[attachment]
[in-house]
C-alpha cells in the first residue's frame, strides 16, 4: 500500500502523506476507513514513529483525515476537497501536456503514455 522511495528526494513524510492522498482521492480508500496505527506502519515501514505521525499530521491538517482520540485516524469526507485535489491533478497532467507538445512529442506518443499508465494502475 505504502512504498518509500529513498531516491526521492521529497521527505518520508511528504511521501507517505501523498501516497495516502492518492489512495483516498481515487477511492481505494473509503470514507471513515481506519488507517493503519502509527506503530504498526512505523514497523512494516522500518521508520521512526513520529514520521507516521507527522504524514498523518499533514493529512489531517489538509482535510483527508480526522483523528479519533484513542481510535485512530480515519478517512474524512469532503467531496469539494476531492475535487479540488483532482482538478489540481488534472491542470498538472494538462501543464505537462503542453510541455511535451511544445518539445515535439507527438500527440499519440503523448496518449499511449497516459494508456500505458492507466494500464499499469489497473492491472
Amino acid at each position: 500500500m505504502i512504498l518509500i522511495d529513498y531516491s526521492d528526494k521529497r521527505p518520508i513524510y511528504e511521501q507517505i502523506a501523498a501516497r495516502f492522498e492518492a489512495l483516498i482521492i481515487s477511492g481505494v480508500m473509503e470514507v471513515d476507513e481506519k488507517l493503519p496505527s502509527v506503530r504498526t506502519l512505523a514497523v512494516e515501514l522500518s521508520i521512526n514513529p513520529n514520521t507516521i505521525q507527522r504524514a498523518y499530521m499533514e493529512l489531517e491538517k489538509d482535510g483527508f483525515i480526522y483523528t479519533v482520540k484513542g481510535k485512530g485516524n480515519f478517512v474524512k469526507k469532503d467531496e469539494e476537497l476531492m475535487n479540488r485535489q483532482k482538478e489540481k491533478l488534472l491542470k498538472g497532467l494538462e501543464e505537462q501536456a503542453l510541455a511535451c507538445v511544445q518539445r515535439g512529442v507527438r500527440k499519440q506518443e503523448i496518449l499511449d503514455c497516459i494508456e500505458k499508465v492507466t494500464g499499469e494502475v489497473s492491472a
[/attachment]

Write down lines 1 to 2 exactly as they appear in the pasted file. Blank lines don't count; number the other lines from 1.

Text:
[in-house]
C-alpha cells in the first residue's frame, strides 16, 4: 500500500502523506476507513514513529483525515476537497501536456503514455 522511495528526494513524510492522498482521492480508500496505527506502519515501514505521525499530521491538517482520540485516524469526507485535489491533478497532467507538445512529442506518443499508465494502475 505504502512504498518509500529513498531516491526521492521529497521527505518520508511528504511521501507517505501523498501516497495516502492518492489512495483516498481515487477511492481505494473509503470514507471513515481506519488507517493503519502509527506503530504498526512505523514497523512494516522500518521508520521512526513520529514520521507516521507527522504524514498523518499533514493529512489531517489538509482535510483527508480526522483523528479519533484513542481510535485512530480515519478517512474524512469532503467531496469539494476531492475535487479540488483532482482538478489540481488534472491542470498538472494538462501543464505537462503542453510541455511535451511544445518539445515535439507527438500527440499519440503523448496518449499511449497516459494508456500505458492507466494500464499499469489497473492491472